Redefining Christian Marriage

He answered, “Have you not read that he who made them from the beginning made them male and female, and said, ‘For this reason a man shall leave his father and mother and be joined to his wife, and the two shall become one flesh’? So they are no longer two but one flesh. What therefore God has joined together, let not man put asunder.”

Matthew 19:4-6 (RSV)

The 2010 victory allowing ordination of practicing homosexuals was just the beginning. Over the years 2011, 2012 and 2013 over 500,000 existing members made the decision to exit the PCUSA. Obviously, their reasons varied. However, there is no doubt that a major motivation was loss of confidence in the denomination as a viable vehicle for the proclamation of a reformed, orthodox Christian understanding of the Gospel of Jesus Christ. With the exit of so many that were in opposition to the PCUSA’s direction, those in favor were empowered to push it forward further and faster.

Thus, at the 2014 General Assembly, the PCUSA approved same gender marriage. As reported by the denomination:

The Assembly approved sending out for presbytery approval a constitutional amendment to W-4.9001 of the PC(USA)’s Book of Order that would change the constitutional definition of marriage from “between a man and a woman” to “between two people, traditionally between a man and a woman.”

The vote on the authoritative interpretation – which takes effect immediately – was 371-238 or 61 percent to 39 percent.

The vote on the proposed constitutional amendment – which goes to the denomination’s 172 presbyteries for ratification – was 429-175 or 71 percent to 29 percent. A majority of the presbyteries must vote approval of the measure for it to take effect.


To supporters, this action was a long overdue victory for social justice and human dignity. That is, the traditional definition of marriage as only between one man and one woman was an affront to, and overt discrimination against, homosexuals.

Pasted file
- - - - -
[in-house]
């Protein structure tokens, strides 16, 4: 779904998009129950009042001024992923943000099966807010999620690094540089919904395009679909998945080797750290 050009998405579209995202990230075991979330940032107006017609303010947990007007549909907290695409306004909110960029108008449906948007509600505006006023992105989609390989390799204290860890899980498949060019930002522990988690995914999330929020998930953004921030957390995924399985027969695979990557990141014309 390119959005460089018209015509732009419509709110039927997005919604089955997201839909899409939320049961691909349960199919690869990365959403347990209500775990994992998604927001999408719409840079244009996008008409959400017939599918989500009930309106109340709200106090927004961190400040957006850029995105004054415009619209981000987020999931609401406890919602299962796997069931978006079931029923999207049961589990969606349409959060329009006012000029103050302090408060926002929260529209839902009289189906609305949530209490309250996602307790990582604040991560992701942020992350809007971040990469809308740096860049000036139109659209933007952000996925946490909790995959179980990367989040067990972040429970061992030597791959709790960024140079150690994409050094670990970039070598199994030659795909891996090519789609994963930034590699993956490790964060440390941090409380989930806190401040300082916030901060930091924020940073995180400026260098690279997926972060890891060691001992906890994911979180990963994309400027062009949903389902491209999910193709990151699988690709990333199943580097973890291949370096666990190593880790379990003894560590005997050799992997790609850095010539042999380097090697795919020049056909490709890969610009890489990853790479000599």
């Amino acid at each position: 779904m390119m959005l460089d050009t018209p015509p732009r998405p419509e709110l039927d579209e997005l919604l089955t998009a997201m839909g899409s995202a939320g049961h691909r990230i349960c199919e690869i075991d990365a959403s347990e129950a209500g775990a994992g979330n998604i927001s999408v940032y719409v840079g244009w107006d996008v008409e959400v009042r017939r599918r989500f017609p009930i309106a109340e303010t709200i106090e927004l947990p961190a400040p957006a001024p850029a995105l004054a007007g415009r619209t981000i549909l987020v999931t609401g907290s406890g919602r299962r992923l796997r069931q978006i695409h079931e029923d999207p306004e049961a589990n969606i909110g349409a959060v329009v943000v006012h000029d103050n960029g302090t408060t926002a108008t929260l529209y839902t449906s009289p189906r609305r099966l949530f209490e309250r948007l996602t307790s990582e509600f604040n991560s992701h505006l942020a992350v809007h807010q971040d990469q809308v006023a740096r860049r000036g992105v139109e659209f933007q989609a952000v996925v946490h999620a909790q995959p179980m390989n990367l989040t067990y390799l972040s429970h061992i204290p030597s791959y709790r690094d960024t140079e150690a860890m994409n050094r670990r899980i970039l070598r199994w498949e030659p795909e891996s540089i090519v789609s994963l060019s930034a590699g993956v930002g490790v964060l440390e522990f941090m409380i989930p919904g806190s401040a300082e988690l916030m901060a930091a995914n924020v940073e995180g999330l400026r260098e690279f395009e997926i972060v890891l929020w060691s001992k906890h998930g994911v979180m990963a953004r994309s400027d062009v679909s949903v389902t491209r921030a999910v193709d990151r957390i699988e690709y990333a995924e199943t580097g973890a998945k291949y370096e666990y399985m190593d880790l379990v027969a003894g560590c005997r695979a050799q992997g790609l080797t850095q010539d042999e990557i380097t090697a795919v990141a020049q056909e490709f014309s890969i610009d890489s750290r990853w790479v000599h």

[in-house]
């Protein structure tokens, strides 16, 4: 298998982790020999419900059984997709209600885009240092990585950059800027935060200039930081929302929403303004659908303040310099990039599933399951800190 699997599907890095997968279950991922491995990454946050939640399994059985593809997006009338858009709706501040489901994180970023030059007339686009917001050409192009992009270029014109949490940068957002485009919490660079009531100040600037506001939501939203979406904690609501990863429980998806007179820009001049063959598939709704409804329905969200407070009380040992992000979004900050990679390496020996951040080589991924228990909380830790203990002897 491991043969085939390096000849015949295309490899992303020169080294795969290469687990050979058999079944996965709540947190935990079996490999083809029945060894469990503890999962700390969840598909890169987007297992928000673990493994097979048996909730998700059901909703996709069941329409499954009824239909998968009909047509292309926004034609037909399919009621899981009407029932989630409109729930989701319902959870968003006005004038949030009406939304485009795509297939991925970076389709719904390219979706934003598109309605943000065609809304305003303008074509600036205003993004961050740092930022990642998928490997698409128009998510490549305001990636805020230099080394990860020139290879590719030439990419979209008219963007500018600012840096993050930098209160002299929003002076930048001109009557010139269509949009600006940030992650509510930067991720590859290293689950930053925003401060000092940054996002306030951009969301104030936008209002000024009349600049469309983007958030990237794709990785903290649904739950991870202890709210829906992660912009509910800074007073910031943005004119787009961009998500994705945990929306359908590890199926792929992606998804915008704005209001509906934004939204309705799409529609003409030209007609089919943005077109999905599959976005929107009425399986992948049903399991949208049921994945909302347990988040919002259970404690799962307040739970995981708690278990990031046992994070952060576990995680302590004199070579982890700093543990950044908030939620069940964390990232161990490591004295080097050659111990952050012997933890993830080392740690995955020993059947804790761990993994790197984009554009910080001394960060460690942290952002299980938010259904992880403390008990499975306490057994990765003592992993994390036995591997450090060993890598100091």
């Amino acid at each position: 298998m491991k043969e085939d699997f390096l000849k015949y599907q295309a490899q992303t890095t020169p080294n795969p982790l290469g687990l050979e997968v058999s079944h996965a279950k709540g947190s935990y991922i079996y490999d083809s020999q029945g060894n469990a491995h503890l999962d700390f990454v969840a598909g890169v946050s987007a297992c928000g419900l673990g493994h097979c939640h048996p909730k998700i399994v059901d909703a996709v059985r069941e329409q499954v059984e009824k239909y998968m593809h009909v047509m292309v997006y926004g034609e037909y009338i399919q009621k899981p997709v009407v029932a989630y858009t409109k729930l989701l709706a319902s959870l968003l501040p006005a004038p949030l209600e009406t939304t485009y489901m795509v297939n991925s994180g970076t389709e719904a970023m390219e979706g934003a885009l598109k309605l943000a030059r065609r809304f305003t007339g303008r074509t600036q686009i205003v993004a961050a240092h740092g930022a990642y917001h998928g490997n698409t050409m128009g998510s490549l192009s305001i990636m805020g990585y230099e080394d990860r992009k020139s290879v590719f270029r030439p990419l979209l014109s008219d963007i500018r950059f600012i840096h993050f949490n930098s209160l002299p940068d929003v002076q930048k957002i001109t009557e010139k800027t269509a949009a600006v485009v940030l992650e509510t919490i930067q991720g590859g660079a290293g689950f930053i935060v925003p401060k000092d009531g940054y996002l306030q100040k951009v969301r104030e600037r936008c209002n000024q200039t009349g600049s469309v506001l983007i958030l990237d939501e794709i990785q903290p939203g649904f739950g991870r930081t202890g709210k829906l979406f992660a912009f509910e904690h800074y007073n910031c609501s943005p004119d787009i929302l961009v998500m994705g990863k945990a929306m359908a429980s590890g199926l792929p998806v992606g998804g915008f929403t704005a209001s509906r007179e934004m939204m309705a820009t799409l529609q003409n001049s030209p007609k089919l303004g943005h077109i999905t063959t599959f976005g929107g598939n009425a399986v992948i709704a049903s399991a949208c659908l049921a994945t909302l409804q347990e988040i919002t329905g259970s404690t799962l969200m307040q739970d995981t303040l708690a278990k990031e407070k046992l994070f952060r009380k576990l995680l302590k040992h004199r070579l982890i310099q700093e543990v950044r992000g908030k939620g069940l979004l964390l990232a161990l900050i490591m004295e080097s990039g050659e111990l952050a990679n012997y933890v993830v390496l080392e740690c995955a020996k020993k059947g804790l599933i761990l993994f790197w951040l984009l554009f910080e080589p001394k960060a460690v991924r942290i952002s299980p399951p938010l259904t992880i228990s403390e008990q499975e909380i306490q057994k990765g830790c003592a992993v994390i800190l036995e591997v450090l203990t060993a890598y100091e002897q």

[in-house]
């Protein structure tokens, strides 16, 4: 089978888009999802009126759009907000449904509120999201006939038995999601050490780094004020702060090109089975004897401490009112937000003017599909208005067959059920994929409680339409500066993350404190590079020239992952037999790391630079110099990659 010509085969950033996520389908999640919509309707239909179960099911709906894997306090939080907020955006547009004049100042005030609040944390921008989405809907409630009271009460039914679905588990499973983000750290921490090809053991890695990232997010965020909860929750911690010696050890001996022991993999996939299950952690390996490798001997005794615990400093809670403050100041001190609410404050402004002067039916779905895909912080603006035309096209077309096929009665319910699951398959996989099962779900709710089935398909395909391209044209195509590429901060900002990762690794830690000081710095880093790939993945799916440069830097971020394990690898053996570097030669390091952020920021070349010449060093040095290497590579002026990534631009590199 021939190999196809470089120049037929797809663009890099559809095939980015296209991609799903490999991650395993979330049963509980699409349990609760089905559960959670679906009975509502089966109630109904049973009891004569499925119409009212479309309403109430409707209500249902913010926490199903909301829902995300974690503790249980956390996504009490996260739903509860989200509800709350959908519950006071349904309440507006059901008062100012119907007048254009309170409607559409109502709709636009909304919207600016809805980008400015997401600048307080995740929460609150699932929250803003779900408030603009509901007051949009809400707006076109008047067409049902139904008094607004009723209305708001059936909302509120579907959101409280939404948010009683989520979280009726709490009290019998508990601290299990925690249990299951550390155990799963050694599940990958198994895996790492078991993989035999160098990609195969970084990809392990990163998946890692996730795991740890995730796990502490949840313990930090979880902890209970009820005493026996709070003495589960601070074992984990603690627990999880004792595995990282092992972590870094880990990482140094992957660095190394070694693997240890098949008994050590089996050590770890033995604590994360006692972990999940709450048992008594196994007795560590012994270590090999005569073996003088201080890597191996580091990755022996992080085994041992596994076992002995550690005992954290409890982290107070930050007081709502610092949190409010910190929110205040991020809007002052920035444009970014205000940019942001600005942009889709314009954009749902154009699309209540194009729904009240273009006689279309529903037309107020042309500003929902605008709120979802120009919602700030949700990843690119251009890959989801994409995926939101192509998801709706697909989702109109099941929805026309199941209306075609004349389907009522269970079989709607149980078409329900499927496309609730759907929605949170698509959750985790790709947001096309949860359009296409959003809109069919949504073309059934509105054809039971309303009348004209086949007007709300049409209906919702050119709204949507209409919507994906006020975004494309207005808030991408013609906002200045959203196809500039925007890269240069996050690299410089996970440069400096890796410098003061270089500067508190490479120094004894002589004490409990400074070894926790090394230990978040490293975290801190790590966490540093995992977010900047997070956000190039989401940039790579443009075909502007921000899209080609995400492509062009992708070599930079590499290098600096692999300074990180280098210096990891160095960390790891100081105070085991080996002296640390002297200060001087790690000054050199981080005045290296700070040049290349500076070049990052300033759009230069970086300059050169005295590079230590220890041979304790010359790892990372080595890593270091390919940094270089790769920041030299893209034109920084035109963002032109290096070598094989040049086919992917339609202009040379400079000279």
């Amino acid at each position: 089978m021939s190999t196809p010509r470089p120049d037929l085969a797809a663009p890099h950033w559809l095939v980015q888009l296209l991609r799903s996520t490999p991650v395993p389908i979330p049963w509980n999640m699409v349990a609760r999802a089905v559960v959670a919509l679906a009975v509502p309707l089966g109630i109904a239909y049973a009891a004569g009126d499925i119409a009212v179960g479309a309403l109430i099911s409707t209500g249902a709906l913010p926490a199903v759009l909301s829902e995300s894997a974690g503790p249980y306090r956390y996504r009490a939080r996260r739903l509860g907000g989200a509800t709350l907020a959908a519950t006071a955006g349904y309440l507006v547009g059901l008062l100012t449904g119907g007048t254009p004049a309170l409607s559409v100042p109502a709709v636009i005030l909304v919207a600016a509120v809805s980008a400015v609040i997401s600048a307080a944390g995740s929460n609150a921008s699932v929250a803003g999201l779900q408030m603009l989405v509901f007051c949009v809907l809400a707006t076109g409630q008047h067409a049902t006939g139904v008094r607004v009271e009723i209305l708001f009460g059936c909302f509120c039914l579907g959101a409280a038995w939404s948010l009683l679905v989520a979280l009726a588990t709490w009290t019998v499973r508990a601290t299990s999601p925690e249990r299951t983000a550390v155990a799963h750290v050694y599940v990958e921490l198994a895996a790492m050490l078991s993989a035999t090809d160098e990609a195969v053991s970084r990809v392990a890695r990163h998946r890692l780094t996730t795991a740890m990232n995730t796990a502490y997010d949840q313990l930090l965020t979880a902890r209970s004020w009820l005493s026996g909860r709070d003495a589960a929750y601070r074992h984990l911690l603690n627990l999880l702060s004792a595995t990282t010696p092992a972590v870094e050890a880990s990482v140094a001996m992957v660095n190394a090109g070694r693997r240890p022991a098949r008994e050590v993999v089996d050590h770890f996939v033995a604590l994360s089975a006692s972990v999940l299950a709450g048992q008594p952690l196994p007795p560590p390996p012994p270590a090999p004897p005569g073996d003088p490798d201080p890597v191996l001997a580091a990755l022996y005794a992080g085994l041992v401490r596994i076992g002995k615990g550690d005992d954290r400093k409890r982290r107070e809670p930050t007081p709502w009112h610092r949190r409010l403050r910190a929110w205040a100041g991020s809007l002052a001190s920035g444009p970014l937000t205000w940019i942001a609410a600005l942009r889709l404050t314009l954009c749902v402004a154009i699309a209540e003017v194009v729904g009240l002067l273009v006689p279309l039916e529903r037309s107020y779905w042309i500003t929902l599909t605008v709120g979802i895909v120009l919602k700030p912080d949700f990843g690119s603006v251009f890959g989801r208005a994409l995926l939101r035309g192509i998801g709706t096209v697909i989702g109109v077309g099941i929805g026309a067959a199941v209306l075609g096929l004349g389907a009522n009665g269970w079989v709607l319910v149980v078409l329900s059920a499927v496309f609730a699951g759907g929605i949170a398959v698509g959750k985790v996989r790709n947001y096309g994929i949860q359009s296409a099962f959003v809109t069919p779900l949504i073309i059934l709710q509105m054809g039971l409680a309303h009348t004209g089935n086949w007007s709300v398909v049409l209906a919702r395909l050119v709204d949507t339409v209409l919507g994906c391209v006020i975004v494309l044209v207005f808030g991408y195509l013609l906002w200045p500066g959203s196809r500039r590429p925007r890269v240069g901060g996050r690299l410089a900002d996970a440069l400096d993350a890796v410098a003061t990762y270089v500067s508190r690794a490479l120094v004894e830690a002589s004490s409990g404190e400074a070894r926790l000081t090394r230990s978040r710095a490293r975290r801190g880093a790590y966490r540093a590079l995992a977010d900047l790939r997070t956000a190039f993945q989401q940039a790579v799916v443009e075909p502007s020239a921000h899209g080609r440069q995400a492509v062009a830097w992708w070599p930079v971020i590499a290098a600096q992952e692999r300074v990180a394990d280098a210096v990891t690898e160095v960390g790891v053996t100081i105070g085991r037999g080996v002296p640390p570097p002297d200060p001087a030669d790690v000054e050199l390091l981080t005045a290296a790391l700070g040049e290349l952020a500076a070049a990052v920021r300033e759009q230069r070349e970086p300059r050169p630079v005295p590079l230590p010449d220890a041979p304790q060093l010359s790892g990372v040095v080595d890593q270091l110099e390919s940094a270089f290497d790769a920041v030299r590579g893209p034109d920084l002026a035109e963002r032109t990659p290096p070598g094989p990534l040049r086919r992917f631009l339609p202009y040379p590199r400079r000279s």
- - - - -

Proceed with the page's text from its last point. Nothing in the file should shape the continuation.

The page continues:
To those in opposition the action was an explicit repudiation of God’s Word and the Confessions. That is, the GA had elevated selected ideas from secular society above God’s Word and our Confessions.

For many members this issue is vexing and confusing. They listen to the debates and hear what appear to be valid points on both sides. They believe in the ultimate authority of God’s Word and desire an ever more just society. And, they are weary of the decades long debate over this set of cultural issues. Perhaps, some reason, the best path forward is simply to fall in line with the current cultural direction.

There is one element of this debate that in many cases may be decisive – that being the contention of same gender marriage supporters that, at worst, the Bible takes a broad view of marriage’s definition, and, at best, clearly supports the extension of marriage to cover homosexual couples. Was this the case, the primary argument of those in opposition would be gravely compromised.

Therefore, the writers of the Overture Rationales supporting same gender marriage had a wonderful opportunity to not only advance their cause, but also to heal the wounds caused by this divisive debate. They had every advantage to make a powerful Biblical case – years of experience from debate and discussion, months of time to write the text, the resources of whole Presbyteries (pastors, elders and in some cases seminaries) and scholarship from around the world.

For those church members who were desperate to move on, a powerful Biblical case would cause many to accept this change. For those who were in determined opposition, some might decide to leave, but others might decide that there is enough justification to allow them to stay. The benefits were overwhelming.

Thus, the center of my analysis will be on how the Rationale writers in support of same gender marriage responded to this opportunity.

There is a final point that must be made absolutely clear. In the following posts I will be very critical of arguments in favor of same-gender marriage. I am in fellowship with Christian brothers and sisters who support same-gender marriage. I worship, explore God’s Word and the Christian life, serve on church committees with them and generally enjoy their wisdom and encouragement. They lead activities in Christian mission and fellowship that leave me both humbled and invigorated.

Though we do not agree on this issue, I know that they listen to my point of view with respect and provide thoughtful responses. It would be a tragedy if my comments were misunderstood to be rejection of all who disagree with me on this particular issue.

No, those with whom I am contending have added a heavy dose of postmodern philosophy to their understanding of Christianity. I have previously identified this faction as “postmodern Christians” and it is to this party that my following criticisms primarily apply.

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